I’ve long thought that what happened to the 1946 film adaptation of Raymond Chandler’s novel The Big Sleep is great illustration of two distinct ways of looking at the noir genre. The Howard Hawks-directed movie was originally completed in 1945 with a tight, clever narrative (adapted primarily by William Faulkner) that fully explained the case that Humphrey Bogart as Philip Marlowe had gotten himself wrapped up in.
But as the pairing of Bogart with Lauren Bacall was becoming a national phenomenon, producer Jack Warner was convinced to add new scenes with the couple. The film that was finally released was only two minutes longer, but it had more than 20 minutes of different footage. It also made no sense, because what was cut out to allow for the new scenes was the explanation of what was actually going on. Most people didn’t care too much, because the Bogie and Bacall scenes feature some of the best onscreen chemistry in the history of film, and the released version’s quintessential noir attitude and atmosphere helped make it a huge hit. Only in 1997 did the public get to see the complete original version, sparking a debate about what is more important to successful noir: a great story, or incredible style?
I put this question to Susie Bright and Willow Pennell, the editor and associate editor of the new Santa Cruz Noir anthology, and they came back with a split decision on The Big Sleep. Bright prefers the story-first approach of the original, untinkered-with film, while Pennell felt the added scenes between the co-stars are why we consider it one of the best noir films of all time today. I just like that this team of noir editors had a representative from both camps; it certainly helps explain why the resulting book is full of both tightly wound narratives and endless hardboiled atmosphere. In my cover story this week, they explain what it took to pull together this short-fiction walk through Santa Cruz County’s dark side. It’s a thrilling, whip-smart book that will dazzle local lovers of crime fiction, and I hope you enjoy this look at how it was made.
Letters to the Editor
Thank you for your article on Michael Pollan and his mind-altering experimentation (GT, 5/30).
This is not new to Santa Cruz, however. Santa Cruz has been fertile ground for experimentation from the early 1960s to present day. Please reference the work Ralph Abraham and others have done in this regard at HipSantaCruz.org.
In 1977, Linkage, a small group of futuristic visionaries, brought Dr. Albert Hofmann, the person who inadvertently discovered LSD, to UCSC for his first visit to the United States for a conference entitled “LSD – A Generation Later.” This was a time when many of the second generation of mind explorers laid the groundwork for what was erroneously mislabeled as the “New Age.”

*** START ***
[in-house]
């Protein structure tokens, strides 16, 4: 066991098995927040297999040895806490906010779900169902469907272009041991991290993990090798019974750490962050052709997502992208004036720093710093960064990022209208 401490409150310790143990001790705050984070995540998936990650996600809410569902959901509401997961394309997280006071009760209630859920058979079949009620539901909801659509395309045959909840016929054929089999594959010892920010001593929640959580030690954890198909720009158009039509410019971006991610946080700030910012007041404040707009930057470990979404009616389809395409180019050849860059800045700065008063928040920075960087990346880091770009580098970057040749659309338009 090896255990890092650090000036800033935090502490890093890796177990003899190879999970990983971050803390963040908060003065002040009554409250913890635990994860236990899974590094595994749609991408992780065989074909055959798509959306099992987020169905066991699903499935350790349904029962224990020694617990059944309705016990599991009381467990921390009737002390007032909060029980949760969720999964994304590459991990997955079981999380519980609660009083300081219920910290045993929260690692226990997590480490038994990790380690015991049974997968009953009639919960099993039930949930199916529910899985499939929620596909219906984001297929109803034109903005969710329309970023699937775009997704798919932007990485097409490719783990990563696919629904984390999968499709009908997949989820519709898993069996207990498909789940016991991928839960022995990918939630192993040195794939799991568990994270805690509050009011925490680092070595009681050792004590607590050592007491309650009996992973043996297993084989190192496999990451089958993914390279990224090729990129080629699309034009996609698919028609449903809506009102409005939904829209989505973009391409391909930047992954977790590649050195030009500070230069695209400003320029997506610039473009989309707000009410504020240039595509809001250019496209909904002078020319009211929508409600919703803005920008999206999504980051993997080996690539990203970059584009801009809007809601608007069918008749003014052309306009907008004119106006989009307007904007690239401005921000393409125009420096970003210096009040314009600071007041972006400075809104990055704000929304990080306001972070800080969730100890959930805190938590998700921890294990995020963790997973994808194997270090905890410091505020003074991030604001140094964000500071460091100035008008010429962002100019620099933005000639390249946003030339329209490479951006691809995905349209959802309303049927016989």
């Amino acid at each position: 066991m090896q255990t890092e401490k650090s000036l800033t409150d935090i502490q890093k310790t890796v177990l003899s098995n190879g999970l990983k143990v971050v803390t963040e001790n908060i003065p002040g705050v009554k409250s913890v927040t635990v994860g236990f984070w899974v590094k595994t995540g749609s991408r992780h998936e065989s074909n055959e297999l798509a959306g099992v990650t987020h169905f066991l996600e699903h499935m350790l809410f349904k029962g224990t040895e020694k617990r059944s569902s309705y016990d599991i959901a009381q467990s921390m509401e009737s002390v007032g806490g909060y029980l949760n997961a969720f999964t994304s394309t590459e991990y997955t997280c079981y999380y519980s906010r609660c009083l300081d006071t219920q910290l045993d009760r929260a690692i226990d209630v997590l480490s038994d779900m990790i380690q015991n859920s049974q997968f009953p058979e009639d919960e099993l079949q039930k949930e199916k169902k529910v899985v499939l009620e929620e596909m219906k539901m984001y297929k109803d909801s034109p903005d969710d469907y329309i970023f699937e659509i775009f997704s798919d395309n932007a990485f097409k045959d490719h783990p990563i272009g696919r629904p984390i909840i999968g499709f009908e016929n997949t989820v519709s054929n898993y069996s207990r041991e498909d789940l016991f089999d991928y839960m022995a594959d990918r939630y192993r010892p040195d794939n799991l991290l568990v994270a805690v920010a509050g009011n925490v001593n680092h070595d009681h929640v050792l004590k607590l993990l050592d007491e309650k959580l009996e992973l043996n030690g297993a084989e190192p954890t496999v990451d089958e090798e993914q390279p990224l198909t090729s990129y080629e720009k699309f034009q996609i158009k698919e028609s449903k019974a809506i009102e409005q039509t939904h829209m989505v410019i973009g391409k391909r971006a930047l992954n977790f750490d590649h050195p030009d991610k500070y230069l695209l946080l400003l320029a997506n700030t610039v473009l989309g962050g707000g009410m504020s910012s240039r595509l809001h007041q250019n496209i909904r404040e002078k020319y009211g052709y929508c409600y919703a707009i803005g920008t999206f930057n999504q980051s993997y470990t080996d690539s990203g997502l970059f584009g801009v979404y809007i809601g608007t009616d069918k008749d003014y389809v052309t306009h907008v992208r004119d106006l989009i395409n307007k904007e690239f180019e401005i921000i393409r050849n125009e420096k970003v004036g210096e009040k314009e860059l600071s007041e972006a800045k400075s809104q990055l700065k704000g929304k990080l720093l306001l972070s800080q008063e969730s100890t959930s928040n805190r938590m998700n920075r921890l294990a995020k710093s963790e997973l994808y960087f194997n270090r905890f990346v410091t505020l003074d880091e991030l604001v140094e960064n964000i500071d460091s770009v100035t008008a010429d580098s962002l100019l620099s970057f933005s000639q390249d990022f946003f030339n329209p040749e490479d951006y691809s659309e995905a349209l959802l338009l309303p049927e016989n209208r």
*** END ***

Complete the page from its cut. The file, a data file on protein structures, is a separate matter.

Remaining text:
The process for mind exploration was laid by many professional people from all walks of life with much emphasis on the pioneering work of Ralph Metzner, Richard Alpert (Ram Dass,) and Timothy Leary. (In spite of the controversial media coverage in those days precipitated by President Richard Nixon, who thought Leary was “The Most Dangerous Man in America.” He was arrested and imprisoned as a “political prisoner” for a half a joint found in his car!)
There was a second conference at UCSC in 1981 that paved the way for the integration of the experimental and spiritual work that laid the foundation for Pollan’s recent successful explorations. This foundation was laid by many people in the Bay Area who maintained the unwavering belief that there is a different lifestyle that can bring love, peace, and nutriment to our planet and its peoples. It continues to this day. Thank you, Michael, for being a current champion and taking us another step forward toward the fifth generation.
Lynda Francis | Santa Cruz
The city of Santa Cruz is currently considering where to put the next homeless camp, after River Street. At the Council meeting last Tuesday, after the public expressed passionate opposition to each of the sites under consideration, Councilwoman Cynthia Chase said that there would be opposition to any site. In other words, a camp is going somewhere—public be damned.
I am part of the opposition to the Soquel Park and Ride site. Why would I not want a homeless camp near my house? Surely you have heard the arguments already. So where should a homeless camp go? For me to propose another site would be to accept the city’s premise that there must be a homeless camp, and to say that someone else’s neighborhood is less worthy of protection than my own. Instead, I invite every resident to fearlessly and enthusiastically stand up for their own neighborhood. If you don’t, then who will? It is time that we all stand up to the guilt-tripping and intimidation from local government on the homeless issue. Enough is enough.
Geoffrey Ellis | Santa Cruz
Santa Cruz is committed to fight climate change. Half of our carbon emissions come from cars. We need public transit that truly serves our needs. We need safe and simple bike infrastructure that gets people out of their cars. End of story. So let’s do this!
The Rail and Trail leaves our options open for electric light-rail or battery-electric rail if and when the investment makes economic sense (I would argue that it makes ecological sense today, but we’ll fight that battle later.) It would be incredibly short sighted to remove that possibility, especially when there is plenty of room along the corridor for the trail. The corridor was built for massive freight trains—it can fit a small, quiet light rail (or buses, or any number of other possibilities).